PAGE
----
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Do women’s periods really sync up? © Dan Bright

Do women’s periods really sync up?

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A doctor delves into the menstruating mystery – and why it’s such a tricky topic to examine.

It’s long been speculated that women’s periods can sync when they spend time together. Some women swear by it and an interaction of pheromones (chemicals that affect behaviour) is usually offered as an explanation.


The idea has been around since a researcher called Martha McClintock studied the cycles of 135 American students in 1971 and claimed that the onset of menstruation was more similar among roommates than random pairings of women.

A popular evolutionary explanation emerged that this phenomenon helps females avoid being monopolised by a dominant male, because the women are fertile simultaneously.

At a time when feminism was gaining traction, the idea that females would cooperate in the face of male domination was persuasive. But more than 30 years of investigation have passed since McClintock’s research and multiple studies since have failed to provide evidence for this phenomenon. Others have also pointed out methodological oversights in the original study.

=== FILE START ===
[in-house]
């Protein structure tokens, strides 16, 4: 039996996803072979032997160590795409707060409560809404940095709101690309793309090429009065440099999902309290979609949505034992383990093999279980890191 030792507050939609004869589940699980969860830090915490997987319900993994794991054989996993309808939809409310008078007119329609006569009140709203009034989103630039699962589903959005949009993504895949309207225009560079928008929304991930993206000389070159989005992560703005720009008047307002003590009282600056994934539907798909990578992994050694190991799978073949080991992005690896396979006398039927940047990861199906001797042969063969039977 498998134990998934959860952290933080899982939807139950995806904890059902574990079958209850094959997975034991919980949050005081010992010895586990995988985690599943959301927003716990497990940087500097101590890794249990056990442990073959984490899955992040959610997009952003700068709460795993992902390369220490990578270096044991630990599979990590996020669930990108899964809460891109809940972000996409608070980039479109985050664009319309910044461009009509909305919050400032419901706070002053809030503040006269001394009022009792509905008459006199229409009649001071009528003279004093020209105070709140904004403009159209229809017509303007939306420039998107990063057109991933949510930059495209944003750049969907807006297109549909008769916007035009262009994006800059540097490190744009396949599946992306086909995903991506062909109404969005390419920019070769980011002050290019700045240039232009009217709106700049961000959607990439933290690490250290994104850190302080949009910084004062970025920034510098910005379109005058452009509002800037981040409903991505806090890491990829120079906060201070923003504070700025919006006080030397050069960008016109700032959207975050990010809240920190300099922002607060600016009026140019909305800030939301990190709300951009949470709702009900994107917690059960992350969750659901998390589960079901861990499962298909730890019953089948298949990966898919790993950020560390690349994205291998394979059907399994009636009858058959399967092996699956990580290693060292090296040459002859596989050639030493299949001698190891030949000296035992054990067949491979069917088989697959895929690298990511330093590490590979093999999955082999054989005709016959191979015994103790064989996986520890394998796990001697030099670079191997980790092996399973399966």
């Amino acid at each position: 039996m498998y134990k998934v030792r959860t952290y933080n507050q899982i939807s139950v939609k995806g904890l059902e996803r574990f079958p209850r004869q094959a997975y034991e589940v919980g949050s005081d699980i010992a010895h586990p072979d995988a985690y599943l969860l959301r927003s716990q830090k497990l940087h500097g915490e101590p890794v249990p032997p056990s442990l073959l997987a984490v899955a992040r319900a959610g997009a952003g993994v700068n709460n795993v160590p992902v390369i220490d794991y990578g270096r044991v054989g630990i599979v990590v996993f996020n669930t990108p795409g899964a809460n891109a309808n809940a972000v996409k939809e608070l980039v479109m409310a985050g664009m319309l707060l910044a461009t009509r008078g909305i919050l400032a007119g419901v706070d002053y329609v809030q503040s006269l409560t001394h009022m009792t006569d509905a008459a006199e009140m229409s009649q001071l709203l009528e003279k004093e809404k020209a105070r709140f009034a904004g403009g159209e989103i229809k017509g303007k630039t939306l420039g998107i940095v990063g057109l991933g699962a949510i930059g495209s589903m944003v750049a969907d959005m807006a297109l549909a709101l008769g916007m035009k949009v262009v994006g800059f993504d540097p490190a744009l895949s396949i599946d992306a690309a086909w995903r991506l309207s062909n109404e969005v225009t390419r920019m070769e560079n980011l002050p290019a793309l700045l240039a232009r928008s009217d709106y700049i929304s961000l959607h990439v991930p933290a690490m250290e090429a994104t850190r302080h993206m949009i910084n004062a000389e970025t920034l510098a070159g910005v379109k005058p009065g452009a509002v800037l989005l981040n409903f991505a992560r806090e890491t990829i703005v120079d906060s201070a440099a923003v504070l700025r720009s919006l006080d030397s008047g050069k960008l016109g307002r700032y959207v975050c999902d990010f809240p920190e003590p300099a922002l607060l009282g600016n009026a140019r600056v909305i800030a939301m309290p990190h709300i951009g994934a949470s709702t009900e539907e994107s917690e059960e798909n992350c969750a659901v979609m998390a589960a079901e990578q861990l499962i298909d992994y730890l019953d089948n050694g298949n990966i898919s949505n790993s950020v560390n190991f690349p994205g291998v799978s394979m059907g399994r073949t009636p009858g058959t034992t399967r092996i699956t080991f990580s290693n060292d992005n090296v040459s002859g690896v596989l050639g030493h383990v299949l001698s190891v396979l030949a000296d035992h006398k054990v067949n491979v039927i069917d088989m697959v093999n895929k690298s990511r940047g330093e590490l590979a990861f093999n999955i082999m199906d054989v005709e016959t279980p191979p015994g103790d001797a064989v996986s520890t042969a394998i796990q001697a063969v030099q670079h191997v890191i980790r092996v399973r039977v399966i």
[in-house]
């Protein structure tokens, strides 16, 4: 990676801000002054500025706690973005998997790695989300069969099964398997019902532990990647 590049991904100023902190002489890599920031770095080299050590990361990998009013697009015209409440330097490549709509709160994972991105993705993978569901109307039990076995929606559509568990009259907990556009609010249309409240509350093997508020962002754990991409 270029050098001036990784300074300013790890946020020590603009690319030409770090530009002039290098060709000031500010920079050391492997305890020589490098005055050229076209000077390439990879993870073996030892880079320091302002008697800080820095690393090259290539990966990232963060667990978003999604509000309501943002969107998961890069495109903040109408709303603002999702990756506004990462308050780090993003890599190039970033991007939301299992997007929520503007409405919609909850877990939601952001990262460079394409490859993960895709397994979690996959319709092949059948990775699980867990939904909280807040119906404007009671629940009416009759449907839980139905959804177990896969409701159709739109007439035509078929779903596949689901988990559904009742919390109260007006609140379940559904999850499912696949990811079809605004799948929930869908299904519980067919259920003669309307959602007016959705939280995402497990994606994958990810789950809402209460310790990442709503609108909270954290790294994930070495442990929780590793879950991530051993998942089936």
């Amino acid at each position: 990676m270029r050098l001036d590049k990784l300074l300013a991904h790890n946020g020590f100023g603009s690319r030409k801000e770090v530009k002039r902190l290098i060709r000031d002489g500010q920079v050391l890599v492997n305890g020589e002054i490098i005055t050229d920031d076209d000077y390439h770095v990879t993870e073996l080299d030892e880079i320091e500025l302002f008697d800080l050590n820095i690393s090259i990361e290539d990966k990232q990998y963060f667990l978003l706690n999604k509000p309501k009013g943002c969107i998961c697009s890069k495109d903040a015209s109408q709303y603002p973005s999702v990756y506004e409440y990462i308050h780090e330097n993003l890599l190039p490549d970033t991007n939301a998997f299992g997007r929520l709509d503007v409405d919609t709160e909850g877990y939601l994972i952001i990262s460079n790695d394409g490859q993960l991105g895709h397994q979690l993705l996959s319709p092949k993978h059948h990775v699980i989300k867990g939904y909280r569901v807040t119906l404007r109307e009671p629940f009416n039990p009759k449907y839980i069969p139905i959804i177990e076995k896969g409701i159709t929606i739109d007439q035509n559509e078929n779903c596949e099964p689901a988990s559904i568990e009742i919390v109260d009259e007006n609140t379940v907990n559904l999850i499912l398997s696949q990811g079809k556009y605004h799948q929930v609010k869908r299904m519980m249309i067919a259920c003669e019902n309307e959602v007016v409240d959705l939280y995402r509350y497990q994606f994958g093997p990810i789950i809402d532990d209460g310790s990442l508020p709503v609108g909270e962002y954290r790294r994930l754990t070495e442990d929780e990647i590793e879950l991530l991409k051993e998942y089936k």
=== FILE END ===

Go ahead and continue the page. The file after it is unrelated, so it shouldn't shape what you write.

Of course, period synchronisation is a tricky topic to examine. As women’s cycle lengths vary so much, we don’t know if pheromones can influence menstruation. Plus, any study should expect some women’s cycles to overlap by random chance.

The theory of menstrual synchrony is likely to stick around though. After all, the thought of sharing periods with someone may make you feel closer to them and less stigmatised – not to mention making three-for-two tampon offers all the more tempting.

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Dr Nish Manek is a GP in London. She completed her medical degree at Imperial College and was runner-up in the University of London Gold Medal. Manek has also developed teaching courses for Oxford Medical School, and has penned articles for The Guardian and Pulse magazine.


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